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Dialogue in Eternity  

365 members have voted

  1. 1. Just dialogue or dialogue + descriptions?

    • Hello there! Care to peruse my wares?
      75
    • "Hello there!" he says enthusiastically, but his eyes shift from left to right. "Care to peruse my wares?"
      290
  2. 2. Skill prerequirements in dialogue or chance to fail?

    • You see a dialogue option and know it will succeed (you have the prerequisites)
      130
    • You have a percentage chance to succeed (e.g. 65% on a bluff check)
      143
    • You see what kind of stats you need to have in order to succeed
      92


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1) Descriptive text really adds to the richness of interpretation the game can provide. Absolutely, yes.

 

2) Show the value of the skill which was required to make an option appear. But hide any option which is unavailable because a skill is too low. The player doesn't feel punished for what they do not have. They merely feel rewarded for making their character as they did.

1. yes

2. absolutely not!!!! you MUST get new dialog options based on the context of the conversation and stats that are relevant to it, but there must be in NO WAY a (click this to win) stat indicator near the the choice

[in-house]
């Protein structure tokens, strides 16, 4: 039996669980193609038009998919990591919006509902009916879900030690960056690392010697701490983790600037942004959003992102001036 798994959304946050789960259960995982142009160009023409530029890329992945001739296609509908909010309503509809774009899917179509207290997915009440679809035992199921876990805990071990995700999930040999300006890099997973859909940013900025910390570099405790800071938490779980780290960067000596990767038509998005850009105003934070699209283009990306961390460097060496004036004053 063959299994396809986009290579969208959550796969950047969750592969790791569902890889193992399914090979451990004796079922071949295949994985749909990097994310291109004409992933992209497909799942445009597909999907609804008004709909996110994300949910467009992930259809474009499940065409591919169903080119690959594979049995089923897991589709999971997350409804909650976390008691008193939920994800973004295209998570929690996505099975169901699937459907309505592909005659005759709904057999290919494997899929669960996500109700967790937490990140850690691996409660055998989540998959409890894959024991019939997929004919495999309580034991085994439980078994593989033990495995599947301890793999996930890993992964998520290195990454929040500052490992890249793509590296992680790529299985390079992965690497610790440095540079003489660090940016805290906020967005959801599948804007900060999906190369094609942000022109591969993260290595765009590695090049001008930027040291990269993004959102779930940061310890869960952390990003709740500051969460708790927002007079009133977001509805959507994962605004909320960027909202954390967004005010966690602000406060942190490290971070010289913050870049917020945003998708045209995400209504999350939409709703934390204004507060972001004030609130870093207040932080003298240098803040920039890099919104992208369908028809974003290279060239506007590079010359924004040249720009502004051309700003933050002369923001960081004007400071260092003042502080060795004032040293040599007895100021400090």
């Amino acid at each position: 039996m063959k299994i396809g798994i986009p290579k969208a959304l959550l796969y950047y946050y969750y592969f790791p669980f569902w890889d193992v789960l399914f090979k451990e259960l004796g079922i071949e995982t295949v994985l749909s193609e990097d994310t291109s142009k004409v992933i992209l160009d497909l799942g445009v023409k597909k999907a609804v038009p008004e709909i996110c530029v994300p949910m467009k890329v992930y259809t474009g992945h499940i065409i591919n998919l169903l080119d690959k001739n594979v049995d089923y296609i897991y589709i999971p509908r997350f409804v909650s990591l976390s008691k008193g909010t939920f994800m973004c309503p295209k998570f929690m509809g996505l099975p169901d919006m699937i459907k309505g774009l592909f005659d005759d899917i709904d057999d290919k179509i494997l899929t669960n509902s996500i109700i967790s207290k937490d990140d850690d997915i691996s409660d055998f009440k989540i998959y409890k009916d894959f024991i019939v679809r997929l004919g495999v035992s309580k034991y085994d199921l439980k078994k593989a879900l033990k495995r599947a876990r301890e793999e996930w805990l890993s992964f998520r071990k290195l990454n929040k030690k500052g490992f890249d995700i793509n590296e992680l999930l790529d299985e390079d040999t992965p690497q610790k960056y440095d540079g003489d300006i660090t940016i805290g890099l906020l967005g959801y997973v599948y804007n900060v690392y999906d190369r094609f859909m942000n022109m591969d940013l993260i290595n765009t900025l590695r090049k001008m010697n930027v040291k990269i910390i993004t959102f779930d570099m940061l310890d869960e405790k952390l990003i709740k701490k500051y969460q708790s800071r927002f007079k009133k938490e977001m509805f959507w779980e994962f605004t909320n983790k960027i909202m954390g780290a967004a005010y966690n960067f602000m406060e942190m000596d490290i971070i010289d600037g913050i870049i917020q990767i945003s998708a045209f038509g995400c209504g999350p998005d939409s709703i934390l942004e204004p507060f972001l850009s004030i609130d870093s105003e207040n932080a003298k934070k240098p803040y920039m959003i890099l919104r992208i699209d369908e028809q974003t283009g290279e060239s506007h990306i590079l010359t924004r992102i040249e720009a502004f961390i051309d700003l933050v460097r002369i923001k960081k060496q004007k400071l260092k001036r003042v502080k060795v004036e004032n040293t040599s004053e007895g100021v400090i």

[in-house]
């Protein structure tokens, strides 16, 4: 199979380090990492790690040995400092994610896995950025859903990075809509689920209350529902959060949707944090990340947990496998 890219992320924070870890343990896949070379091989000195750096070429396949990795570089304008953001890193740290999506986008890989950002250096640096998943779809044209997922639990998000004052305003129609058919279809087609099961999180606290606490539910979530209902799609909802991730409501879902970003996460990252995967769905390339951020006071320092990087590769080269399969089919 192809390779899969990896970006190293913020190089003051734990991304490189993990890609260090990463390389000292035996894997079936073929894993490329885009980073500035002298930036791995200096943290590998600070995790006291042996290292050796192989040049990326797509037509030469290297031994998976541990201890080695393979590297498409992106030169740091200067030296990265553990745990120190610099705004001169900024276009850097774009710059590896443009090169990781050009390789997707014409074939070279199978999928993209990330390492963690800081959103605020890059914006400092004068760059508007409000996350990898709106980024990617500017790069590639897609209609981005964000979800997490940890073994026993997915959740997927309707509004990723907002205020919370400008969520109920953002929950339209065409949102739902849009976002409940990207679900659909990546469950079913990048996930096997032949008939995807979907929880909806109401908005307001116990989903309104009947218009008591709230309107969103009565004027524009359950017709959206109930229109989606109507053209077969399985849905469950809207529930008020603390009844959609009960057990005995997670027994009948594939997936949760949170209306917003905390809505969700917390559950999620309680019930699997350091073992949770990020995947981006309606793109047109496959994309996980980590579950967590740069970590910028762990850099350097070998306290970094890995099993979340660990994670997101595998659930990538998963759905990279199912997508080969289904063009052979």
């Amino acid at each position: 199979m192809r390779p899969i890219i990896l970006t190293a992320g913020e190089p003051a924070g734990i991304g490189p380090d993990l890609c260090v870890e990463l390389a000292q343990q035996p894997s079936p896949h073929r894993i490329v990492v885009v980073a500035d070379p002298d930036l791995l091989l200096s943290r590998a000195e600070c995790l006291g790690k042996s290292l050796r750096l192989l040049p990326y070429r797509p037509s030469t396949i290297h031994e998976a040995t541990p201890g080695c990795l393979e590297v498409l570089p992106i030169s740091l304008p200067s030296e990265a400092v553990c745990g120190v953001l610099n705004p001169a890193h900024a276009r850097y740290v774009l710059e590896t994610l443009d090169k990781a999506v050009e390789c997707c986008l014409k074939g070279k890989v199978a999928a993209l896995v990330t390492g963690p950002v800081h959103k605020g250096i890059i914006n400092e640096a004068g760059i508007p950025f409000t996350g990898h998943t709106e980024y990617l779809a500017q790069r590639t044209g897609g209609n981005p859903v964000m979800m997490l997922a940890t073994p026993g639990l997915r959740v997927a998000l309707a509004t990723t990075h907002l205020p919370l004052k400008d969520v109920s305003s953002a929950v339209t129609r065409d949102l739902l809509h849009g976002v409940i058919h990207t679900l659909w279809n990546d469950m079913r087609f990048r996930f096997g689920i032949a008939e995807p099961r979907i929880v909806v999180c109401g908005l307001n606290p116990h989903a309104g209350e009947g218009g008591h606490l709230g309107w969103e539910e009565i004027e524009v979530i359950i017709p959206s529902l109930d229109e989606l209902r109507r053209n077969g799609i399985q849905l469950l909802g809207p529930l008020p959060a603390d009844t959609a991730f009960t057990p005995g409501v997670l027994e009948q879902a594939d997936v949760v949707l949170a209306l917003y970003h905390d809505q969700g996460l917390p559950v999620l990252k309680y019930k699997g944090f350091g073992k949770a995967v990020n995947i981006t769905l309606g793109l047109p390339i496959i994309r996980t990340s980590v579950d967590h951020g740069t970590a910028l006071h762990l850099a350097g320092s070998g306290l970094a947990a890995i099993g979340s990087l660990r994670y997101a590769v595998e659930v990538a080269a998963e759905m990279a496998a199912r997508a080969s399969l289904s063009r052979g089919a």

if you meet a con artist and he tries to scam you, you get 3 basic responses along these lines

1. fall for it

2. pretend you dont care/ have the money

3. say no outright

if your intelligence is (using d&d to make it easy) 15 you get a

4. fake interest to learn his intentions for later use

if your intelligence is 18

5. weasel your way into reverse scaming him and take his money

of course the dialog options will not be as clear as that and SHOULD NOT have a (int 15) or (int 18) indicator to show you that are special. you have to figure it out by yourself by reading them. besides the game is made to appeal to rpg veterans who want something old school style, not snot nosed illiterate 10 year old children who want pretty explosions and anime style combat, and consider the story and dialogs a waste of time


The words freedom and liberty, are diminishing the true meaning of the abstract concept they try to explain. The true nature of freedom is such, that the human mind is unable to comprehend it, so we make a cage and name it freedom in order to give a tangible meaning to what we dont understand, just as our ancestors made gods like Thor or Zeus to explain thunder.

 

-Teknoman2-

What? You thought it was a quote from some well known wise guy from the past?

 

Stupidity leads to willful ignorance - willful ignorance leads to hope - hope leads to sex - and that is how a new generation of fools is born!


We are hardcore role players... When we go to bed with a girl, we roll a D20 to see if we hit the target and a D6 to see how much penetration damage we did.

 

Modern democracy is: the sheep voting for which dog will be the shepherd's right hand.

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I agree. Until such a time that BioWare's "dialogue wheel" will have 10 sliders instead of three, simple dialogue lines and choices are still the best way of interacting with characters within a given game world.